Roxanne is a sensible woman. All stage managers are. She wears a comfortable purple hoodie and a headset. She knows where every chair is marked onstage and the timing of every light cue. When a phone rings during a rehearsal, she sharply calls out, “Cell phone! Cell phone!” She scolds actors for eating prop bananas during rehearsal.
So we rejoice when, in The Understudy, Theresa Rebeck’s backstage comedy at the Roundabout, Roxanne is thrown entirely off-kilter by the sudden appearance of her actor ex-fiancé, Harry. Usually so collected, Roxanne is transformed by Harry’s prickly charm into an irritable wreck throughout an arduous pickup rehearsal for the Broadway production of an undiscovered play by Kafka. Why should we be glad that Harry’s return turns Roxanne’s orderly world upside down? Because Roxanne is played by Julie White, theater’s most accomplished purveyor of barely restrained hysteria, and to watch White play Roxanne falling to pieces—and then pulling herself back together—is the great pleasure of The Understudy.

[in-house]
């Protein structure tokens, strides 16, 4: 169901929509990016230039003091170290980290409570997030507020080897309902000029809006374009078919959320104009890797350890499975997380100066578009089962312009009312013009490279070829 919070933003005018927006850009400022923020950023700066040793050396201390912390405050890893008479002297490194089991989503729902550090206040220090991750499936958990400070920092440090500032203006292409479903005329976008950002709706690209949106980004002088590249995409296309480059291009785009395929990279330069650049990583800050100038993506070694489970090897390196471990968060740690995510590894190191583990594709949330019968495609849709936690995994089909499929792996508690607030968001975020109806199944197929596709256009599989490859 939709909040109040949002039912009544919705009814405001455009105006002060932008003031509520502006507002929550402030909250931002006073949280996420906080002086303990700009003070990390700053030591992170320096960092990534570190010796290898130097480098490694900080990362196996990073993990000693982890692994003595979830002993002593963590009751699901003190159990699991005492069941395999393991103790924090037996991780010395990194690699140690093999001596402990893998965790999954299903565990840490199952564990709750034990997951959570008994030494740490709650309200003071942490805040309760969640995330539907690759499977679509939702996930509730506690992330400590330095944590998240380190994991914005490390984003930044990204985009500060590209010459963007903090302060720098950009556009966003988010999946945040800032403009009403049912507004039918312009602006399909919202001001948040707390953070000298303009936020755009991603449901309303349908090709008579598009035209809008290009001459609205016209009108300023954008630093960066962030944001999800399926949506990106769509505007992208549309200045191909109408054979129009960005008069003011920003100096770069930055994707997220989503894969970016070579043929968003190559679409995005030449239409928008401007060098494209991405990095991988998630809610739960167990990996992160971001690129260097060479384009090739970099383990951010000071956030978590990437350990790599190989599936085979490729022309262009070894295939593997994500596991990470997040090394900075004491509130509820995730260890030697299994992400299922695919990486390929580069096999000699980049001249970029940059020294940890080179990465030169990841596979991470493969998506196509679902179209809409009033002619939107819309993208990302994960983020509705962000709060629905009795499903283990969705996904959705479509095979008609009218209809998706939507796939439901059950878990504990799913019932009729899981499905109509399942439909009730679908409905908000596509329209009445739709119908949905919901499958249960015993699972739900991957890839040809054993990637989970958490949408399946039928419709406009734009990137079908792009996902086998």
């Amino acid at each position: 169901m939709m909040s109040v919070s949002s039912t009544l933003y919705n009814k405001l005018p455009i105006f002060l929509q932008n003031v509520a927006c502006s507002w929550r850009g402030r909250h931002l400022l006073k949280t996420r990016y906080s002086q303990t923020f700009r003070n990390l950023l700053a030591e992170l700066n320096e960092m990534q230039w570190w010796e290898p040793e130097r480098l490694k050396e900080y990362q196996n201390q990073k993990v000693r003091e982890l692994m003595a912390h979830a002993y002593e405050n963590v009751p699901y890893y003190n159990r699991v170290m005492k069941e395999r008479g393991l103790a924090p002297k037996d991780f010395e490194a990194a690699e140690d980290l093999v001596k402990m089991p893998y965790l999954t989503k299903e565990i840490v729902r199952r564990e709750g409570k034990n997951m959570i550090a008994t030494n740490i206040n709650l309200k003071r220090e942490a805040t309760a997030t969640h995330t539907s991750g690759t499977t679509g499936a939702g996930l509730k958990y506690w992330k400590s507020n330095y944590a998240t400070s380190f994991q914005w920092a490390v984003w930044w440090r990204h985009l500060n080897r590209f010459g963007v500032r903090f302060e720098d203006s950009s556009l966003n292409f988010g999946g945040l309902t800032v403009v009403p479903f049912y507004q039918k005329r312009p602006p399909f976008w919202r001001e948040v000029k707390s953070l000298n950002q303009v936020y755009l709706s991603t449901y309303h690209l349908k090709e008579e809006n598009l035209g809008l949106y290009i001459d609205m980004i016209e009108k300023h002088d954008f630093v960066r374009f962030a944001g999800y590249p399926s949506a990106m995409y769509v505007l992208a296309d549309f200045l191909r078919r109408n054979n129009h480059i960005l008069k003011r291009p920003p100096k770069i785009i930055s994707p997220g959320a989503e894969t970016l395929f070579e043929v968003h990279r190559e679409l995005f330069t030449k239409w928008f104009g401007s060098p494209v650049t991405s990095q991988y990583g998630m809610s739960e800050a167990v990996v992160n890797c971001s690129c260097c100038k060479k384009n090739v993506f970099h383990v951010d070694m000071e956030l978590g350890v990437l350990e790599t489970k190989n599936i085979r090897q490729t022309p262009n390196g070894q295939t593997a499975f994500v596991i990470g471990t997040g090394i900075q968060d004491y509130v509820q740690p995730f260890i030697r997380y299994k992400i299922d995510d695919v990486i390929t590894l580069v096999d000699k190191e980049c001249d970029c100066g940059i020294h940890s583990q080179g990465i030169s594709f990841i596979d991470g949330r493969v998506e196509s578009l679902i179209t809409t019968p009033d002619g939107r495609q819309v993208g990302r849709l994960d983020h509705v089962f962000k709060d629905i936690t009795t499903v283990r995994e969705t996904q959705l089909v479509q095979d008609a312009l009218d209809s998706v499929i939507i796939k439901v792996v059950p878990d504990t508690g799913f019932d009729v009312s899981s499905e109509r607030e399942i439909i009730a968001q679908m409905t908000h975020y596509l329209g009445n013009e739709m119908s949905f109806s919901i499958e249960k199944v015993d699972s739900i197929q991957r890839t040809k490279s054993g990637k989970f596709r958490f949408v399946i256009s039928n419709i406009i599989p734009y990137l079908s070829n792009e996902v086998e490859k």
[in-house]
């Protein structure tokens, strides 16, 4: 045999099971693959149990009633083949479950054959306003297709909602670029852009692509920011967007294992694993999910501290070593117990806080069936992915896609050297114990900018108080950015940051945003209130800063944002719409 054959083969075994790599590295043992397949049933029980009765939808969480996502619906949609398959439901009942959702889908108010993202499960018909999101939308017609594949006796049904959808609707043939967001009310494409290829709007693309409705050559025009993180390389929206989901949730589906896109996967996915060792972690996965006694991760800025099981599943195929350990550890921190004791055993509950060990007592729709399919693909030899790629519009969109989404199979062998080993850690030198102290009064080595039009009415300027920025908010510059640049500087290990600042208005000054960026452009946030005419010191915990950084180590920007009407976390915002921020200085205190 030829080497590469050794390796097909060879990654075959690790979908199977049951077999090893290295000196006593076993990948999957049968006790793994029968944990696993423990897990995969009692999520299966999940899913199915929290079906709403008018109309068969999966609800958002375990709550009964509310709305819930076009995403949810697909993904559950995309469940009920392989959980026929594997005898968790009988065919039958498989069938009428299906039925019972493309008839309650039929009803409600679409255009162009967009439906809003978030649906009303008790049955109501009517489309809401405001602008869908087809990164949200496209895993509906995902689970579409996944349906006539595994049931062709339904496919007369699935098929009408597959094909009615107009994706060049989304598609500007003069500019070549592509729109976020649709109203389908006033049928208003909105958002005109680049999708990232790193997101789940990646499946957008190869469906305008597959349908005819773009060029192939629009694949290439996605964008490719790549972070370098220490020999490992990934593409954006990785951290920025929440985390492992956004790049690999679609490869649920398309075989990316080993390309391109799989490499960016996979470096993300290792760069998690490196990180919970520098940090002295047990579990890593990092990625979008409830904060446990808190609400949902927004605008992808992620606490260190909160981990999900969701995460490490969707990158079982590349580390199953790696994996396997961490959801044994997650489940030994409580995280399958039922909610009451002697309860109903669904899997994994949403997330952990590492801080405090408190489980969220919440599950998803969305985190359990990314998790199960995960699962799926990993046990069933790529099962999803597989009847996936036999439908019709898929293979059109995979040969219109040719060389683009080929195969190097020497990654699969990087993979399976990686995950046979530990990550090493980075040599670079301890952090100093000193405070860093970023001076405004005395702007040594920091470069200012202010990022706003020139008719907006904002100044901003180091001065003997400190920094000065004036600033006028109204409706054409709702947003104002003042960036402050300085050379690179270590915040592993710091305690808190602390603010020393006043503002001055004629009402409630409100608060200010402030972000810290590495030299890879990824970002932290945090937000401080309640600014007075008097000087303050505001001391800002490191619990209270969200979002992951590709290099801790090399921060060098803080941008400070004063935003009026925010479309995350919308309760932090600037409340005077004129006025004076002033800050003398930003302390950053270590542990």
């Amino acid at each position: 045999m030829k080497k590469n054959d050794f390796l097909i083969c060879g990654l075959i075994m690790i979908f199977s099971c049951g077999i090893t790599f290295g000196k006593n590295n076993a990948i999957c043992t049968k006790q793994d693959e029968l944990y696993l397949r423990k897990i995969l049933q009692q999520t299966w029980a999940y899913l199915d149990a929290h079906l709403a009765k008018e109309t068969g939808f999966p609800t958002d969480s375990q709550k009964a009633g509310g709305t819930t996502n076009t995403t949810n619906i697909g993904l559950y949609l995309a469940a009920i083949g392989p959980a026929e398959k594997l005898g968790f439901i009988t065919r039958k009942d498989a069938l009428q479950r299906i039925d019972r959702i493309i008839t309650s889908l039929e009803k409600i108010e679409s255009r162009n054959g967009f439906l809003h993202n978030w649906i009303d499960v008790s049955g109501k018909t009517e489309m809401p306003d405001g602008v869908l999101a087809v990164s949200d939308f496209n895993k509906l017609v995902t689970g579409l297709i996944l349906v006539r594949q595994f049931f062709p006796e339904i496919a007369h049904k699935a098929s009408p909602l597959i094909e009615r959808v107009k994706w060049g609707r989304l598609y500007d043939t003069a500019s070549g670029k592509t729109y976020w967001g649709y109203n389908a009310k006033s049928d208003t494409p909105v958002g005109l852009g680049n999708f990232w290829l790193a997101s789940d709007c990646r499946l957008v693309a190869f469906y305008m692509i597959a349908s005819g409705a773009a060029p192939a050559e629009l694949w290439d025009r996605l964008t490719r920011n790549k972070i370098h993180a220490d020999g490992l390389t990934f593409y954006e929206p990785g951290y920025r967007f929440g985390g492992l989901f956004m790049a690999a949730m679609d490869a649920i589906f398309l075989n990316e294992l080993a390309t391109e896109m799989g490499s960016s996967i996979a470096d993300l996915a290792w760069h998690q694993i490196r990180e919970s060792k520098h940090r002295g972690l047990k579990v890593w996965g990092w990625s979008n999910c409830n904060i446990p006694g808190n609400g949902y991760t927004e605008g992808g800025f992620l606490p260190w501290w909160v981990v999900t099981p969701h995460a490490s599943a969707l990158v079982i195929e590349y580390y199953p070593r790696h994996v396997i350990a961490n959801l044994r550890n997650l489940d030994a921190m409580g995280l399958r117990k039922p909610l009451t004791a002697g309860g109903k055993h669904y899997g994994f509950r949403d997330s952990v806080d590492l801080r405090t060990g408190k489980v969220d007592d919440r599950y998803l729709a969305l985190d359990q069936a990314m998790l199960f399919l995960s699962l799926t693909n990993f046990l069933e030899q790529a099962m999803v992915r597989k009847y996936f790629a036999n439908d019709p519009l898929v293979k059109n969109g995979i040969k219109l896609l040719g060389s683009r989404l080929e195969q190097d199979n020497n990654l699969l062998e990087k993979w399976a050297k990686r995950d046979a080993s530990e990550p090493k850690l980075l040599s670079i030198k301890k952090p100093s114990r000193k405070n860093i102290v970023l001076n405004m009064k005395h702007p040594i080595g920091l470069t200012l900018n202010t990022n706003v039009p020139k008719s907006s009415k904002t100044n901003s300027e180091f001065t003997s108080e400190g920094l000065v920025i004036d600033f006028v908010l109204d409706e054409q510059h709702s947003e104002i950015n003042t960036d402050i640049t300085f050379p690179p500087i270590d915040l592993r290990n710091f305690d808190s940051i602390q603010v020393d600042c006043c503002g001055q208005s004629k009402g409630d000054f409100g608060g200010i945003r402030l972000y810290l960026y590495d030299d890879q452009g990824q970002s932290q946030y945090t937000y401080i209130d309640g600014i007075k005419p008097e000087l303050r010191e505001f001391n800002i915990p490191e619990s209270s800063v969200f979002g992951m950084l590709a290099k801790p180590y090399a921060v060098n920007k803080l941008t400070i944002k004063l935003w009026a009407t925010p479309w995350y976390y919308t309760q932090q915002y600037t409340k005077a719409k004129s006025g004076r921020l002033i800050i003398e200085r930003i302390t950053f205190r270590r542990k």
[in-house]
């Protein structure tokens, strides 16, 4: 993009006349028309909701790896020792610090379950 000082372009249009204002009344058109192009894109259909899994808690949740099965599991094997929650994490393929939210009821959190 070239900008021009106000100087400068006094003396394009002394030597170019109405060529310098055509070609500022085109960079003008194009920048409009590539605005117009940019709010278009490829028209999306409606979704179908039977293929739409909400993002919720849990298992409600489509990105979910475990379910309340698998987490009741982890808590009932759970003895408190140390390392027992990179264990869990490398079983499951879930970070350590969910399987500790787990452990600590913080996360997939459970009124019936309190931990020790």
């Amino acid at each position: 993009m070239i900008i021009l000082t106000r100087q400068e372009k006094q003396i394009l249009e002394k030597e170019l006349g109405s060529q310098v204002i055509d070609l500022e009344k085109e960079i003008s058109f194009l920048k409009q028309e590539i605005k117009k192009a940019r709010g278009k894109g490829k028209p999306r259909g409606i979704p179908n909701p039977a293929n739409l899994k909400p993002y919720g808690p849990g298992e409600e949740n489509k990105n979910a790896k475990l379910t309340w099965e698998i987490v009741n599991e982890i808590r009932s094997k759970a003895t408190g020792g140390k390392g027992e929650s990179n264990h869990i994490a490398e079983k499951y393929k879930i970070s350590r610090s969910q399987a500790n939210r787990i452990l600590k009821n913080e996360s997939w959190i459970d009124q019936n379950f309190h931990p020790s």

White’s loopy voice rises in panic and falls into sorrow, just as her hands nervously fly up to tie her hair into a ponytail, pull it free, and tie it up again. She’s the best of a thoroughly excellent trio, rounded out by Justin Kirk as the talented Harry, and Mark-Paul Gosselaar as Jake, the Hollywood action star for whom a bitter Harry is the understudy. All three expertly patch over the holes in Rebeck’s occasionally thin script, while handling the show’s well-written, soulful conclusion with grace. And director Scott Ellis makes great hay of the ridiculous, yet oh-so-believable, idea of Kafka on Broadway, complete with vertiginous sets, overwrought music cues, and onstage precipitation. But the heart of The Understudy is Julie White and her carefully modulated performance as a woman completely losing it. Long may she flip out.